Bite Counter Calorie Count Amidst monitors, heart-rate monitors, GPS watches and pedometers, this one seeks to transform the dining table into a full-fledged exam hall. Be mindful of eating appears to be the rule here. A research conducted by Eric Moth and Adam Hoover of Clemson University has unclocked a device called Bite Counter that keeps a tab on every morsel of food entering the mouth.

The device is supposed to be worn like a watch that observes the wrist-roll motion to comprehend if the user has taken a bite of food. It performs the role of a pedometer for eating.

“At the societal level, current weight-loss and maintenance programs are failing to make a significant impact. Studies have shown that people tend to underestimate what they eat by large margins, mostly because traditional methods rely upon self–observation and reporting. Our preliminary data suggest that bite count can be used as a proxy for caloric count,” affirmed Moth.

The Bite Counter is touted to be beneficial as it is automatic, thus eliminating user bias. Convenient to sport anywhere, the device may be an aid at restaurants and workplaces where people might not be able to manually know the calories they are consuming. Although the name suggests, it is not based on just one bite. It is apparently useful in monitoring food habits in the long run. To start the instrument, users just need to press a button before they begin eating and then another tap to indicate that the snack is over. As the person consumes food, the device will be counting the calories.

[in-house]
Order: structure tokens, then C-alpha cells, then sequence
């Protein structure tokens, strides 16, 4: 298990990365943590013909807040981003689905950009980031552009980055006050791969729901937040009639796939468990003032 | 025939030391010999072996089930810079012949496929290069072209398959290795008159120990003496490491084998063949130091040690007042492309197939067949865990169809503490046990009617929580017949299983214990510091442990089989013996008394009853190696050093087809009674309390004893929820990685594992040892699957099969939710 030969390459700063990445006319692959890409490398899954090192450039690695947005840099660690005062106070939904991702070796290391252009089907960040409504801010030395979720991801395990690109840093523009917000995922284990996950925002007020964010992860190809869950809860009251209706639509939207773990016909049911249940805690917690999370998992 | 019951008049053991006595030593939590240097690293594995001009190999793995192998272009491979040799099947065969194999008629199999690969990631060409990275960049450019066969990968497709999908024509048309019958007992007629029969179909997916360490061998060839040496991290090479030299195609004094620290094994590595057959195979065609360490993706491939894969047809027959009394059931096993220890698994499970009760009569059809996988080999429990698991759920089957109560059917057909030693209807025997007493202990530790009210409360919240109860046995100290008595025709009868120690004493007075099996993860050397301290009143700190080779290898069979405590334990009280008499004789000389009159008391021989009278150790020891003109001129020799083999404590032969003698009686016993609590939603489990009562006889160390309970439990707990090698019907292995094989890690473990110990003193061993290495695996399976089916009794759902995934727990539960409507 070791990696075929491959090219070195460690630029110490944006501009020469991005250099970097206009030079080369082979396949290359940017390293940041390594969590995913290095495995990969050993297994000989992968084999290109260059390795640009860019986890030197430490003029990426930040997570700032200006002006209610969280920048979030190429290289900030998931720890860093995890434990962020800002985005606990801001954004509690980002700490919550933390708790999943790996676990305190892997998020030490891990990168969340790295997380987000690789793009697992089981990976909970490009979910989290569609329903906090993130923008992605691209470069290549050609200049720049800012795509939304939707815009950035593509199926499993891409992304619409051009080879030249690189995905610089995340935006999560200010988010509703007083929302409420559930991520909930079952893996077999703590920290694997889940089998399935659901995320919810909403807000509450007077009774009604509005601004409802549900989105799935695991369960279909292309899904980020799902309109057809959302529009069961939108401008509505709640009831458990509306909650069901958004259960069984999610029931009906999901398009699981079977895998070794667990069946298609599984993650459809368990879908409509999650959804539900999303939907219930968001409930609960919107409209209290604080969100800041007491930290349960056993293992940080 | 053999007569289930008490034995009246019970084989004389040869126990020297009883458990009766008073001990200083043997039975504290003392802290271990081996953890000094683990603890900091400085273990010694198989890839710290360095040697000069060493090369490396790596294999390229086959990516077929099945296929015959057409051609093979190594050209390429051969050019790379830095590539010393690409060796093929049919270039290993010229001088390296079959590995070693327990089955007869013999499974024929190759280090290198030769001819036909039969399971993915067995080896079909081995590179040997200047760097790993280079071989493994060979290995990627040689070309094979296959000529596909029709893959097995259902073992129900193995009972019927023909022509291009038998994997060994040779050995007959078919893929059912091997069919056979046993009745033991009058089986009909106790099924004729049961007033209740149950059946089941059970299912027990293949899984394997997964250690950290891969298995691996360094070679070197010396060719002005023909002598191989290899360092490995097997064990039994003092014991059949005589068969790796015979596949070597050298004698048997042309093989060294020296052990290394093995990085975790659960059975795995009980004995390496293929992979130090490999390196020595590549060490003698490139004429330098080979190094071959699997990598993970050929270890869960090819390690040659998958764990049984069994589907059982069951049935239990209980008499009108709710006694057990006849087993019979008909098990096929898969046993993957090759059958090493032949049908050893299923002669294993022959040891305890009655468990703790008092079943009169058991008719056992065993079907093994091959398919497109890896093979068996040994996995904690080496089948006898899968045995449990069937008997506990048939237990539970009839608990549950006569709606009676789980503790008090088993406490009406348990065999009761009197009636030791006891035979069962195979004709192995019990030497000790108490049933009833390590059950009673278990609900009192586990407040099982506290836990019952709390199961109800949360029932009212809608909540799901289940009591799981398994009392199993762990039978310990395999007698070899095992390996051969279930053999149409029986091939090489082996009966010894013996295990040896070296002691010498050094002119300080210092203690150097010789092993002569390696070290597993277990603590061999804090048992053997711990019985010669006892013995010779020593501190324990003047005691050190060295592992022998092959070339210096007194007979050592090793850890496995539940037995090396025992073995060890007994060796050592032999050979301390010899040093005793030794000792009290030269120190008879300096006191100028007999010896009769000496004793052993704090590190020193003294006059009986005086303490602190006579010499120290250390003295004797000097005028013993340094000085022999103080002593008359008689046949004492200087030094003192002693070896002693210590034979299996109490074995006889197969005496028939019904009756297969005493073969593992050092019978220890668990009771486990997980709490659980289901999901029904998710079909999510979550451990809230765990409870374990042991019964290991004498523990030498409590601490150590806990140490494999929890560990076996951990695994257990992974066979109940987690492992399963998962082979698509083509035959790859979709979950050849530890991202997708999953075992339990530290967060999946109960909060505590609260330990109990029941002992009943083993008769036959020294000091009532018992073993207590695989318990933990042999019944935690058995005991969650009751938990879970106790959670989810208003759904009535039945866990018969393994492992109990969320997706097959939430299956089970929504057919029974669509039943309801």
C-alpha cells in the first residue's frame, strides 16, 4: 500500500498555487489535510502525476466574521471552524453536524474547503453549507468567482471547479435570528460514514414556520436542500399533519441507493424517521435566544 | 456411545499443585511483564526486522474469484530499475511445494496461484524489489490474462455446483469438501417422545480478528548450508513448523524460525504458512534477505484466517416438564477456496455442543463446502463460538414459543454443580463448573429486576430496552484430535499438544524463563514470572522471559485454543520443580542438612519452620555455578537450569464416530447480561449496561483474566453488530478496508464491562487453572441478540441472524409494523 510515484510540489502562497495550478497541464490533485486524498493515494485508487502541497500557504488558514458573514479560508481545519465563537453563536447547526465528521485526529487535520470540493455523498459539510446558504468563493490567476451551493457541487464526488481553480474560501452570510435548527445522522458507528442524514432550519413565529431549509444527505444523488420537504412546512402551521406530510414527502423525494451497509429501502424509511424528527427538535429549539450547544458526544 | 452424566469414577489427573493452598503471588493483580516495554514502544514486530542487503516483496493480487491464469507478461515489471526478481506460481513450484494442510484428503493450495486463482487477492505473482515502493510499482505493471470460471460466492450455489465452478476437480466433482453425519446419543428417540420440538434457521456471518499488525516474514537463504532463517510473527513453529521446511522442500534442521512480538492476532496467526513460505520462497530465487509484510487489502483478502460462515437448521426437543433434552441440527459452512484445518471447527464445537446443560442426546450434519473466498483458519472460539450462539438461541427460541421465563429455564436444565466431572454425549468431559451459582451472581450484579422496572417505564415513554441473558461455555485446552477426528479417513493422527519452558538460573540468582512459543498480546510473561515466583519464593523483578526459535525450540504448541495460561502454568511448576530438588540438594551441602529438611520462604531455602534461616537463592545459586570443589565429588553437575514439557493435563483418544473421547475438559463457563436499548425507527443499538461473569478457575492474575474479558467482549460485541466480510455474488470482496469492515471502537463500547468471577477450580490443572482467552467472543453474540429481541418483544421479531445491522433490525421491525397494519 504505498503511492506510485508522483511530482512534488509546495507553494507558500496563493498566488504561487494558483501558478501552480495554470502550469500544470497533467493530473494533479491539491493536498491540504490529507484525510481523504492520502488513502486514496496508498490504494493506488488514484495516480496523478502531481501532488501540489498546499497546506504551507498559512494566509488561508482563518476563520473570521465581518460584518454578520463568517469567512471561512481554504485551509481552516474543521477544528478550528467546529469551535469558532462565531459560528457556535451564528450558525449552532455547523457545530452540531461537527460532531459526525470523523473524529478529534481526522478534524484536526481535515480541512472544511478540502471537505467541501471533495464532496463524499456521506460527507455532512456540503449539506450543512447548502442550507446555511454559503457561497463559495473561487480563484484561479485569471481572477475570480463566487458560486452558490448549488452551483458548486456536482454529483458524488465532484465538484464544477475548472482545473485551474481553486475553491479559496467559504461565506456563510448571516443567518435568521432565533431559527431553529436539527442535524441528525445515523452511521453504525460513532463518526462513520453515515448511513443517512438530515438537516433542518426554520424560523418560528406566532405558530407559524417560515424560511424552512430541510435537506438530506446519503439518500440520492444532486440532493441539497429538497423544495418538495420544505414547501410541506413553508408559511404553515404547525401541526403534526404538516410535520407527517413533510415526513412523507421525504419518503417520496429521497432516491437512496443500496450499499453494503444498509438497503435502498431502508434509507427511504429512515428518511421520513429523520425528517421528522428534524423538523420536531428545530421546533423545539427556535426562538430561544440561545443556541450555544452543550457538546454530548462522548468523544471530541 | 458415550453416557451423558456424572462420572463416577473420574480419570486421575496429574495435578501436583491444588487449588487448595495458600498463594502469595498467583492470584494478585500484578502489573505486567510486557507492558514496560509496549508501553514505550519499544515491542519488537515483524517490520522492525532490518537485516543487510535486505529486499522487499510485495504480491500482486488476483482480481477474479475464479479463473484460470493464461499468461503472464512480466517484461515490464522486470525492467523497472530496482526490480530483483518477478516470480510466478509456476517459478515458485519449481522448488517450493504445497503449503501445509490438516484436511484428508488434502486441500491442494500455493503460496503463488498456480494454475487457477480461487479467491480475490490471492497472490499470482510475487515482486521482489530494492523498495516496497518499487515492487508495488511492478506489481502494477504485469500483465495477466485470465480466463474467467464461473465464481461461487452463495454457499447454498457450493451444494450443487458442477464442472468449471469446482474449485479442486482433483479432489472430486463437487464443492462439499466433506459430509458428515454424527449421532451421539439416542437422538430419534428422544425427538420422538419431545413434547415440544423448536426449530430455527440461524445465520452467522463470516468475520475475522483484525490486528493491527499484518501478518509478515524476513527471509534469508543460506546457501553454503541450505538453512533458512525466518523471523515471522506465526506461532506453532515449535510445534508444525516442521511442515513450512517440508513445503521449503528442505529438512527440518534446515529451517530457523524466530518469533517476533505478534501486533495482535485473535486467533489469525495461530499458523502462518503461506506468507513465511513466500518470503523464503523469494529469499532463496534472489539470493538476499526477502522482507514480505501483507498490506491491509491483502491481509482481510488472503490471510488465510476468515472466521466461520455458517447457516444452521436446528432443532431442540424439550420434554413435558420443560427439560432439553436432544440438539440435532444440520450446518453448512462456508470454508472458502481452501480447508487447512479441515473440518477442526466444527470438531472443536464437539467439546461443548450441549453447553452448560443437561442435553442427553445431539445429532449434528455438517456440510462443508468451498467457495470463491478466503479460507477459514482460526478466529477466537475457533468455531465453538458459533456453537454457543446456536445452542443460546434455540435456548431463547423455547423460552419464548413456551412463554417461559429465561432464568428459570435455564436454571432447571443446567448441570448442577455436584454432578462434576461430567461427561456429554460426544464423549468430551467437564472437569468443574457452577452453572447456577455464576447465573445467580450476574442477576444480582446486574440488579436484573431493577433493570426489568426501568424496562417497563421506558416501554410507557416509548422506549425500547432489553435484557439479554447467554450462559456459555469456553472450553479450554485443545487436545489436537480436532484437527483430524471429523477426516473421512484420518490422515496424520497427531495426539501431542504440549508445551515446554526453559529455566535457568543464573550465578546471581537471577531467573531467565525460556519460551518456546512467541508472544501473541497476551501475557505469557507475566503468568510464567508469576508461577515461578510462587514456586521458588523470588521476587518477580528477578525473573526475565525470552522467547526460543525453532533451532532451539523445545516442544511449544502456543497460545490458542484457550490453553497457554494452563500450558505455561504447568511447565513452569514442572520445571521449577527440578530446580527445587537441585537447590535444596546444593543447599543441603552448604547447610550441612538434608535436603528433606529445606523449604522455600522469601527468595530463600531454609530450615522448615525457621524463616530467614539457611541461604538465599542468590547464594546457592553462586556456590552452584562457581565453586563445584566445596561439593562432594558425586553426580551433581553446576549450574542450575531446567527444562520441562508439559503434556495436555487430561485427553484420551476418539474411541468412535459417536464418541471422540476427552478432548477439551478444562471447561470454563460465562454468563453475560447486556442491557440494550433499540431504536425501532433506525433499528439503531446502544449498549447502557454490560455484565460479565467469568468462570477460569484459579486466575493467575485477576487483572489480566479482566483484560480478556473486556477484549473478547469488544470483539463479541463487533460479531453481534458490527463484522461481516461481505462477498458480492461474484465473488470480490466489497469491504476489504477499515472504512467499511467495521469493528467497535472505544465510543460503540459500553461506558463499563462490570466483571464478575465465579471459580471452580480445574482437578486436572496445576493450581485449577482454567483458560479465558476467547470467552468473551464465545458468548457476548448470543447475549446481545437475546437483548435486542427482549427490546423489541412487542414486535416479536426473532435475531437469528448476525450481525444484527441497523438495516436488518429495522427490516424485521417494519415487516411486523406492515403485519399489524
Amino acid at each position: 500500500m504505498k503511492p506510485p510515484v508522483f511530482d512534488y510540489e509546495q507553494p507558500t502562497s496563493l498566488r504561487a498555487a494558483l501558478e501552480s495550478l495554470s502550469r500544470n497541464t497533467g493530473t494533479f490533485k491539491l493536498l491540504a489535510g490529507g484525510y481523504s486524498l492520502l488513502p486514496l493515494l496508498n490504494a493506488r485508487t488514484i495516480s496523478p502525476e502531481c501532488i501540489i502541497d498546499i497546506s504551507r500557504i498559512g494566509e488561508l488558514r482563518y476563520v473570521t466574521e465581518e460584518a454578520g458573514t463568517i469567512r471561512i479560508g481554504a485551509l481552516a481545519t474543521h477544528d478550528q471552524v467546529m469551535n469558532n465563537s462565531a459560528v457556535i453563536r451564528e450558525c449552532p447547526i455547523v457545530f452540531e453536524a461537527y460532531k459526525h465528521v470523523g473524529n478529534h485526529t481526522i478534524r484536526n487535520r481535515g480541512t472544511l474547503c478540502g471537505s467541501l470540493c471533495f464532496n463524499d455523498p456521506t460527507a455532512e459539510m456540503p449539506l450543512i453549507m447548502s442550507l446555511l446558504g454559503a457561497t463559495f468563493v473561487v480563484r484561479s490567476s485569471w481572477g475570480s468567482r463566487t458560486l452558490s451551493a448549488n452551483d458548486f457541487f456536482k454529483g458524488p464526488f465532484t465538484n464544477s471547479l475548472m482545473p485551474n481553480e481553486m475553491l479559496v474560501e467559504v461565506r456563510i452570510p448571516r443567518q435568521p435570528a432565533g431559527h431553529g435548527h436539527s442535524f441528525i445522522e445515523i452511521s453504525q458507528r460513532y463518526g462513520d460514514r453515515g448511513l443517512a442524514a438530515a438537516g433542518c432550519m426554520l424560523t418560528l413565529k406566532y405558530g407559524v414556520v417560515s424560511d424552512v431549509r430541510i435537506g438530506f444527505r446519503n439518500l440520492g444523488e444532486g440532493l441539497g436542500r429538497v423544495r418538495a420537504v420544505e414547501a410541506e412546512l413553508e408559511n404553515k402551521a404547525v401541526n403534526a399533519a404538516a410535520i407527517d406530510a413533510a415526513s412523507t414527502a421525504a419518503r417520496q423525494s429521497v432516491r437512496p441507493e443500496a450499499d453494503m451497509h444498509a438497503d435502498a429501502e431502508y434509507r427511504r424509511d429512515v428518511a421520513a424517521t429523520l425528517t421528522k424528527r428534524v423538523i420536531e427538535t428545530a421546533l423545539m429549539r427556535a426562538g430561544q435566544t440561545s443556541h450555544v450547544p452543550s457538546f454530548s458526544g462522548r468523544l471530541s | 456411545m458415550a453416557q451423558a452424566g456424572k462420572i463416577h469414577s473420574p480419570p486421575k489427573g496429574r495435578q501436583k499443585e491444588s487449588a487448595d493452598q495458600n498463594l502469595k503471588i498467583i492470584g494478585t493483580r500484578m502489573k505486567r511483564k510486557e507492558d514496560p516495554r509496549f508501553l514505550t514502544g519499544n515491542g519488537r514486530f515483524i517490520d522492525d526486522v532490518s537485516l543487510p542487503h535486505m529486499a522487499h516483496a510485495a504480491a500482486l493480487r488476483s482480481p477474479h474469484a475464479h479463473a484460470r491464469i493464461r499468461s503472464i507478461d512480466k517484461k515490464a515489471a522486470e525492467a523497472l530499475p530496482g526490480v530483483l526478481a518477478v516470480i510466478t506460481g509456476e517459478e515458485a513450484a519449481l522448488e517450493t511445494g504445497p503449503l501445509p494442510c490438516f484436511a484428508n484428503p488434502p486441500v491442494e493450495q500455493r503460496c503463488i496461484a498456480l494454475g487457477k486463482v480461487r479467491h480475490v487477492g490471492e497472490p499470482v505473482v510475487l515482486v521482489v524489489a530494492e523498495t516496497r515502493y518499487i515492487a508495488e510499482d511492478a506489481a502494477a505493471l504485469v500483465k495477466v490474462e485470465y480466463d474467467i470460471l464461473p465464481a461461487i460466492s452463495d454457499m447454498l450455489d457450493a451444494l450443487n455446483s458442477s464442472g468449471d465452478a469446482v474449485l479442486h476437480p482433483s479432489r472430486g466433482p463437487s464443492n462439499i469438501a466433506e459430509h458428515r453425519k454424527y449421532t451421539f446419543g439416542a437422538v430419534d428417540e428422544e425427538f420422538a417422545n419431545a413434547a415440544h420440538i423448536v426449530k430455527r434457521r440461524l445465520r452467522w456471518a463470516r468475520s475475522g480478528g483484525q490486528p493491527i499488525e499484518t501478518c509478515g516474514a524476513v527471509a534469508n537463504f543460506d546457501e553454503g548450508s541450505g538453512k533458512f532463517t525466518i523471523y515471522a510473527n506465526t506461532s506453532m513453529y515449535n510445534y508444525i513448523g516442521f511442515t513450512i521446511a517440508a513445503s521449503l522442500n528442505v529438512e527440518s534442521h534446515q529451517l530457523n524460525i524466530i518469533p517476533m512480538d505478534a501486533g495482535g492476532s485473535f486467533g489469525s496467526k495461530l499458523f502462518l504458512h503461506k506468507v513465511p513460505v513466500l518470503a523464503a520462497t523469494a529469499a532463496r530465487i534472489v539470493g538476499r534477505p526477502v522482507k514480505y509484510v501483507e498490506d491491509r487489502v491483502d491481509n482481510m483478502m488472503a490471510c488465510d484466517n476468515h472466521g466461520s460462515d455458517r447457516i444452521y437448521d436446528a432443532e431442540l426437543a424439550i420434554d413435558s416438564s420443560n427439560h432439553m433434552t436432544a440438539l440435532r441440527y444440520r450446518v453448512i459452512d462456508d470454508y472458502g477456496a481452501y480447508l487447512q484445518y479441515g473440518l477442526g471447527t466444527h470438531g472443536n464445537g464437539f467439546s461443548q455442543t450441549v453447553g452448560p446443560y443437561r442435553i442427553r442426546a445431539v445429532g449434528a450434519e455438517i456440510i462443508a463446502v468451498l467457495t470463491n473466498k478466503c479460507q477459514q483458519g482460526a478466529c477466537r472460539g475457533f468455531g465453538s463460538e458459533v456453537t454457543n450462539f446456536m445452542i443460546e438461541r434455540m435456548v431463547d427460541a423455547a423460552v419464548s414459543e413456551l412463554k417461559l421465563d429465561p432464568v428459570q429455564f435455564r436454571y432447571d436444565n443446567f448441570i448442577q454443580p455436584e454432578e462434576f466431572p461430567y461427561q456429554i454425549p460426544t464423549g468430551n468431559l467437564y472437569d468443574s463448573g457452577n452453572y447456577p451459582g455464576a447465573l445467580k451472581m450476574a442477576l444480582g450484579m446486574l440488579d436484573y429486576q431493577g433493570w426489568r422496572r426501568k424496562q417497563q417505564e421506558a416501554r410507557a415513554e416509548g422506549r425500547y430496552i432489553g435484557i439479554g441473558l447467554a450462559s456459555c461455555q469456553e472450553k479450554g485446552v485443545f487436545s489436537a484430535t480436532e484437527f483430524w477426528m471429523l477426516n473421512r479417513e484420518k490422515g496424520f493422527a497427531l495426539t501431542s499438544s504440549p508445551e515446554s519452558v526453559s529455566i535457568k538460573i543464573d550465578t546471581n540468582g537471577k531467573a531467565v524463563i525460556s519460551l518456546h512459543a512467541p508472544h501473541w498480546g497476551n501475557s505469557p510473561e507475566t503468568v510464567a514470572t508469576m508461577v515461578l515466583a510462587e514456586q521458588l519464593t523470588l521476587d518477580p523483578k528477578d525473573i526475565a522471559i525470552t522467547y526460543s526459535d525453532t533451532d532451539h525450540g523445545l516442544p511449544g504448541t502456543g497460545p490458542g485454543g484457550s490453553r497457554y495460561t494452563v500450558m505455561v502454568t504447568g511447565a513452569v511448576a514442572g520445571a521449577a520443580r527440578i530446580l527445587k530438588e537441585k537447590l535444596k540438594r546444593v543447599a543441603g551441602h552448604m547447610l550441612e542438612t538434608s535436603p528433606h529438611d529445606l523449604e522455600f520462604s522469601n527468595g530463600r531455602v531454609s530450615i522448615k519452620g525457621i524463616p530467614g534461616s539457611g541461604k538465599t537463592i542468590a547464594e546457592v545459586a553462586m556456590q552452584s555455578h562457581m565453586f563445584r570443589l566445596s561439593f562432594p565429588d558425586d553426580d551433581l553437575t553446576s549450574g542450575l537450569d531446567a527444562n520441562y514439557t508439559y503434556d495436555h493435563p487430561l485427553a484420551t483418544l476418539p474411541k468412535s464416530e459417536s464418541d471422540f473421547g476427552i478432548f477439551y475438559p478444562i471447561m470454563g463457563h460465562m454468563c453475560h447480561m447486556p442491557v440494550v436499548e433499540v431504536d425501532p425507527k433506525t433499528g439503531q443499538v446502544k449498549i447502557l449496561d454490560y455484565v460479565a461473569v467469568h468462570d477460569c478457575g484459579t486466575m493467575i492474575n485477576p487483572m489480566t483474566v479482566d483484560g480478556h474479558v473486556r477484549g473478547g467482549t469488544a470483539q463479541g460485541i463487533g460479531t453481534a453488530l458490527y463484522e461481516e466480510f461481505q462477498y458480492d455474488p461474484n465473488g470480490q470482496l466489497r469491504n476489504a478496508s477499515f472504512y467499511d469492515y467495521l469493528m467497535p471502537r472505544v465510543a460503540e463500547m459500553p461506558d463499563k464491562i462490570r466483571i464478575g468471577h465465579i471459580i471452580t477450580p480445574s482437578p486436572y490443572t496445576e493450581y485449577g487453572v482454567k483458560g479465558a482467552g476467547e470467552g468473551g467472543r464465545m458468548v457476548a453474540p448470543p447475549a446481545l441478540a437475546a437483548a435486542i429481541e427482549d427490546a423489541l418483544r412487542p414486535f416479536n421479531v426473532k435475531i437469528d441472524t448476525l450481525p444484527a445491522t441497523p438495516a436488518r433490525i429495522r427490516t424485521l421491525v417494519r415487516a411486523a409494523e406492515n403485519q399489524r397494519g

Studies conducted in the lab show that the counter is seemingly more than 90% accurate in noting down bites irrespective of the user, container, food, utensils and other factors. Presently there is data to gauge how bites relate to calorie counts. This accessory is deemed to provide information without much effort. The manufacturing process is slated to begin as soon as the prototypes are ready. They are now being tested with 20 individuals for a period of one month. It ought to store the bite-count activities in its log which will give all scientists a basis for weight loss studies.

The bite counter will be up for sale as simple consumer electronics.